History

Kaikorai Presbyterian Church has stood at the crossroads for 140 years, but as early as 1852 pioneer families trudged along bush tracks and muddy roads, (for those days the bush extended from Flagstaff to the shore) for weekly prayer meetings, first in Hood Hall (now Ferntree House), and then at Wakari School. As a mission outpost of Knox Church a minister preached weekly at the school.  The need for a church grew and with self-sacrifice and faith, £477 was raised, and a modest wooden building with a shingle roof was erected on land gifted by Miss Helen Hood.  This was the first Kaikorai Presbyterian Church albeit still operating as a “daughter” of Knox Church. The first service was held in 1866.  Such was the faith and growth of the congregation that in 1868 they were established as an independent congregation and authorised to call a minister, the first of many who served not only the church but also the community.  That first church building became too small, and again the congregation met the challenge, and with extensions, a second church came into being in 1880.  As the congregation grew so did the district, with the advent of the Roslyn Mills and the cablecars.  In 1906, again in faith, a tender of £2750 was accepted for the erection of a new church.  The Mayor of Roslyn laid the foundation stone (beneath which is a time capsule!), and in 1907 the third church held its first service.  It stands, today, on the site of the old wooden church which was moved to the rear of the grounds to serve as a hall.  In the brick church four stained glass windows were installed to honour founding members.  The original wooden church was demolished to make way for the present hall, which is in constant use by both church and community. By 1918 there were twelve places of worship in the area prompting thoughts of union.  But it was not until the centenary of the church that it became part of the West Dunedin Union, serving the districts of Wakari, Halfway Bush, Brockville and Kaikorai – the very areas from which those early settlers traveled to worship, and Waitati.  We had union too with the Roslyn Methodist Church and the local Congregational and Church of Christ churches.  Today the pendulum has swung and we are again Kaikorai Presbyterian Church. The 138 years have seen the rule of six sovereigns, the emergence of the depression (during which the congregation gave unobtrusive unemployment assistance), and two world wars.  The church has moved with changing times, with heated and earnest discussion as to whether organ music should be permitted, and decades later whether dancing should be permitted at Bible Class socials! Should those founding members see us now, they would wonder at our form of worship, the way in which we meet the needs of our young people, but they would rejoice that the message, and the mission, so dear to them, remains unchanged – to live together and serve each other in love.   ~ Mary Cumming.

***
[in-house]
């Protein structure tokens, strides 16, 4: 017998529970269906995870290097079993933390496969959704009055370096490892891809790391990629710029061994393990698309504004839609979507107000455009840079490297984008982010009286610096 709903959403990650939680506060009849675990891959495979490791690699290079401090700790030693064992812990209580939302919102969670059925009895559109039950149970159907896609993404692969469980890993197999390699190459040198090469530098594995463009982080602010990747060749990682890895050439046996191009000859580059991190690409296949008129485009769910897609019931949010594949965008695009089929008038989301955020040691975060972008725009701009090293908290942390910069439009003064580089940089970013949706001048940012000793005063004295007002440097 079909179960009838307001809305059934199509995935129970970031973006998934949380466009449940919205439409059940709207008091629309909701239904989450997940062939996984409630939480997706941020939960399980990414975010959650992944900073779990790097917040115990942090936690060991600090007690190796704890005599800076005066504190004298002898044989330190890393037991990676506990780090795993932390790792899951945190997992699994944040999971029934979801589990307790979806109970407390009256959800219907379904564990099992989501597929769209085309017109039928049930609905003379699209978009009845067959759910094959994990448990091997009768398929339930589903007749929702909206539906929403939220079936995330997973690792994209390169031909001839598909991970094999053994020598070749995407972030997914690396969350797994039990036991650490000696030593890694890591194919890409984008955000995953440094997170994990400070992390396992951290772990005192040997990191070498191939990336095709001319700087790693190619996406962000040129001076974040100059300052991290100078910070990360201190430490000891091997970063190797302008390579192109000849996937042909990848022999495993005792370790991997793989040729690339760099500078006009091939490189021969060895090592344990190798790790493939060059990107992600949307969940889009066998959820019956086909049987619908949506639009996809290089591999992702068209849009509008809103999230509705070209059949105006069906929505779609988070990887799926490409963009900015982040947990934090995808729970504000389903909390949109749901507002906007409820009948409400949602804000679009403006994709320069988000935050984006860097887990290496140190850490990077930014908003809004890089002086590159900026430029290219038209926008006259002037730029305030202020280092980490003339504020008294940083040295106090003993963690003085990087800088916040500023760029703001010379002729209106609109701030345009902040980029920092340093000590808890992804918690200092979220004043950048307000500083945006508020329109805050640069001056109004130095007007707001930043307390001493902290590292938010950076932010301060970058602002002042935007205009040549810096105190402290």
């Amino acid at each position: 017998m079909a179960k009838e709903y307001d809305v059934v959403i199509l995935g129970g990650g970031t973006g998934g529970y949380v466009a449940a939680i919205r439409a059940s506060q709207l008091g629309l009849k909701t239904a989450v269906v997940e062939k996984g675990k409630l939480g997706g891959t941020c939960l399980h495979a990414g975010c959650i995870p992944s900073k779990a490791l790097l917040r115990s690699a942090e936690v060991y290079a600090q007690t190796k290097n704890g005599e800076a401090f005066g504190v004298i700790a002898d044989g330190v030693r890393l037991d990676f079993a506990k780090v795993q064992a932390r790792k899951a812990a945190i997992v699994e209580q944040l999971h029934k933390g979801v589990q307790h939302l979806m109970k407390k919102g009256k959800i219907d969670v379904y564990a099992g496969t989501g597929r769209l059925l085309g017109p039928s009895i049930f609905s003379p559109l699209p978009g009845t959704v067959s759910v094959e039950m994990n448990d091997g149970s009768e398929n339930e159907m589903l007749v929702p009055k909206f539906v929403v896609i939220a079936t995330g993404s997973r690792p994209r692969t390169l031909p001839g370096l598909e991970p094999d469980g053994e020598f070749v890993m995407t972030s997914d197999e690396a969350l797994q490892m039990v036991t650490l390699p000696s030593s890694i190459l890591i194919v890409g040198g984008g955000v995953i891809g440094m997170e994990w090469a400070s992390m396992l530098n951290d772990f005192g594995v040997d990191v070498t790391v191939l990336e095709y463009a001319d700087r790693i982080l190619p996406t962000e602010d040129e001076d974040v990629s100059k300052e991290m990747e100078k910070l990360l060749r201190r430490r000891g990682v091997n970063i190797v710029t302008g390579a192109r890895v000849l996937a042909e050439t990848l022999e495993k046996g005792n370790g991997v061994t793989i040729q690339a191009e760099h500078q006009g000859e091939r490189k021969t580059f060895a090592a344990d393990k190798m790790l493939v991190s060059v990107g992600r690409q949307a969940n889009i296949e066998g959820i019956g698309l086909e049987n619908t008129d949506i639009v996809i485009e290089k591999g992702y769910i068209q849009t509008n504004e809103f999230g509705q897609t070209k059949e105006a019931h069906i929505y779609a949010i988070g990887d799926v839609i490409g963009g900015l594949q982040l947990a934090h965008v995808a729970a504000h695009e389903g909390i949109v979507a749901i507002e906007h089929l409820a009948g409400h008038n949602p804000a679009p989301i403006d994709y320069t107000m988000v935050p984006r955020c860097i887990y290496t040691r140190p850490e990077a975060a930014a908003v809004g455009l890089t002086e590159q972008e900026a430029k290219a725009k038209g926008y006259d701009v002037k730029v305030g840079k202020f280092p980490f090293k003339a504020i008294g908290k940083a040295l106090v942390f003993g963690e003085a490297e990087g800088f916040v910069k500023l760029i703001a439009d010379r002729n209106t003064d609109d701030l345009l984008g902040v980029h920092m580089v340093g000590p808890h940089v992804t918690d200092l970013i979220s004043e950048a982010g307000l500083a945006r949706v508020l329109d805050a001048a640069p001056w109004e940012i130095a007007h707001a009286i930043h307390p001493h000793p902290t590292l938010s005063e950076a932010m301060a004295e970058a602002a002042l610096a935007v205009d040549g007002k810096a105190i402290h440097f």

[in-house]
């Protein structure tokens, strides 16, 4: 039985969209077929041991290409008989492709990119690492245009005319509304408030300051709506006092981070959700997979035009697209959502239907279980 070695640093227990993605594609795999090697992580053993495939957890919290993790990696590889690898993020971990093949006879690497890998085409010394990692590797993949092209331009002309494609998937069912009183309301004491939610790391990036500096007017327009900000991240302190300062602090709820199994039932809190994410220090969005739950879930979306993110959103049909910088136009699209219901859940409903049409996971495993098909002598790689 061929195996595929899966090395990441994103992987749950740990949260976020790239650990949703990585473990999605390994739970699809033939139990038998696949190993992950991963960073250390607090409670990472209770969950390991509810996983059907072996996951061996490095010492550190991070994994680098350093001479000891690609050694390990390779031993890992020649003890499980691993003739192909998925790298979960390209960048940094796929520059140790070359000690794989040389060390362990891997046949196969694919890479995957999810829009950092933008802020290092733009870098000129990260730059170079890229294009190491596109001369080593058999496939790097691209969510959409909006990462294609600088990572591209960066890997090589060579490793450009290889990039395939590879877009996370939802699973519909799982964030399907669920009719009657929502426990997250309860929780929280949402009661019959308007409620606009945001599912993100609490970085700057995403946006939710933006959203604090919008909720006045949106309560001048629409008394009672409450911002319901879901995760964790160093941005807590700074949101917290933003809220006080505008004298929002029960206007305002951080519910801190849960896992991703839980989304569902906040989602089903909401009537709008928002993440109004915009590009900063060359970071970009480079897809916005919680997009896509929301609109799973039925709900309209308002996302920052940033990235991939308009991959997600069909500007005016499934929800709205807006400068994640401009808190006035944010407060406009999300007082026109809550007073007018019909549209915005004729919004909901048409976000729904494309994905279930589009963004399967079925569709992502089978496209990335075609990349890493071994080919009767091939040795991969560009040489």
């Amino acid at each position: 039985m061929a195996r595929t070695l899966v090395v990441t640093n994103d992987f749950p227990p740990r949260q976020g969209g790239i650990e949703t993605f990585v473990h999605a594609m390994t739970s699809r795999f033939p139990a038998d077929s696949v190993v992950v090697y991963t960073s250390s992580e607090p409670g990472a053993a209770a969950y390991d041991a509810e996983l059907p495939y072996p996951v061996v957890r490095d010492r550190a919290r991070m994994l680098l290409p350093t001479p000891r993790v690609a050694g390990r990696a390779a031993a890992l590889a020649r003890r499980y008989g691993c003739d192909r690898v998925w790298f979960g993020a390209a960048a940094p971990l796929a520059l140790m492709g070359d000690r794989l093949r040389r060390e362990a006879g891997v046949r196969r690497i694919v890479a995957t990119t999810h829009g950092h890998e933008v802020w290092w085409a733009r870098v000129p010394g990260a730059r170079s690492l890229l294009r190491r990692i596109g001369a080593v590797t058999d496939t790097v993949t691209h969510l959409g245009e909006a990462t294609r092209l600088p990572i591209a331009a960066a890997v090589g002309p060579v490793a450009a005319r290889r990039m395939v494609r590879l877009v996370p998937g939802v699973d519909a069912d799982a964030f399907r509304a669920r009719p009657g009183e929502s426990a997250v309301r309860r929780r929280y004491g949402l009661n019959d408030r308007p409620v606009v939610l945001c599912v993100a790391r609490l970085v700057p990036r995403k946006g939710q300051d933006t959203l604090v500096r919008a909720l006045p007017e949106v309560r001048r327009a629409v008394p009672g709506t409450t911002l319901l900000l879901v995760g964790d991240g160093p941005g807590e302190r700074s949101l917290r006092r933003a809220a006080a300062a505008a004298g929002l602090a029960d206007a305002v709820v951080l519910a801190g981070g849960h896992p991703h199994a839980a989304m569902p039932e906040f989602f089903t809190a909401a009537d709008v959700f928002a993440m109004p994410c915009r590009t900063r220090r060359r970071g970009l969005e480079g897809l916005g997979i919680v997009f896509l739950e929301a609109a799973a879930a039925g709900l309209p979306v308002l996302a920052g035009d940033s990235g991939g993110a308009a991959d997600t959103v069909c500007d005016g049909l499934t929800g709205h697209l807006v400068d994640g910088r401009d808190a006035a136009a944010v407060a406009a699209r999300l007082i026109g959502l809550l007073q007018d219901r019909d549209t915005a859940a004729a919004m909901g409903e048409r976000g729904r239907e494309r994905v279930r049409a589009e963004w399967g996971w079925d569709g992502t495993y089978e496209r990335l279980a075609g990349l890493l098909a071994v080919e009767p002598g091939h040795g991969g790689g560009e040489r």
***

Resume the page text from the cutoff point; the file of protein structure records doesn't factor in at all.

Today Kaikorai Church remains at the heart of the community.  With it’s doors open throughout the week the congregation and community share these premises for a wide variety of purpose. Today we are thankful for our forebears who planned and scrimped and saved and provided facilities which have stood the test of time, and wear and tear from thousands of users – young and old.  We are thankful for their vision and dedication and we who call Kaikorai Church, home, are determined to continue to build for and serve the Kaikorai community for many years to come.   This is why in recent years we have instigated many community events (‘Kaikorai Carols; Children’s Day) and family friendly activities such as Mainly Music, PlayGroup, and the Youth work which we share with Brockville Community Church.  This is why we operate Indoor Bowls and Walking Groups, and why we offer Alpha and provide various other opportunities to assist people of this community to build value into their lives.

It is also why we have recently completed work on an administration block to better serve our community, and why we are ‘slowly’ refurbishing the exterior of our historic church, and why shortly you will see further work done on the carpark and grounds.  You see we’ve been here for 140 years, and God willing it is our commitment to be here well into the future, worshipping God and sharing the love of Jesus within the Kaikorai community and beyond.  We invite you to join us in worship and exploration as together we discover how great and constant is the love of God revealed to us in Jesus Christ.

Last Updated (Saturday, 01 August 2009 14:54)

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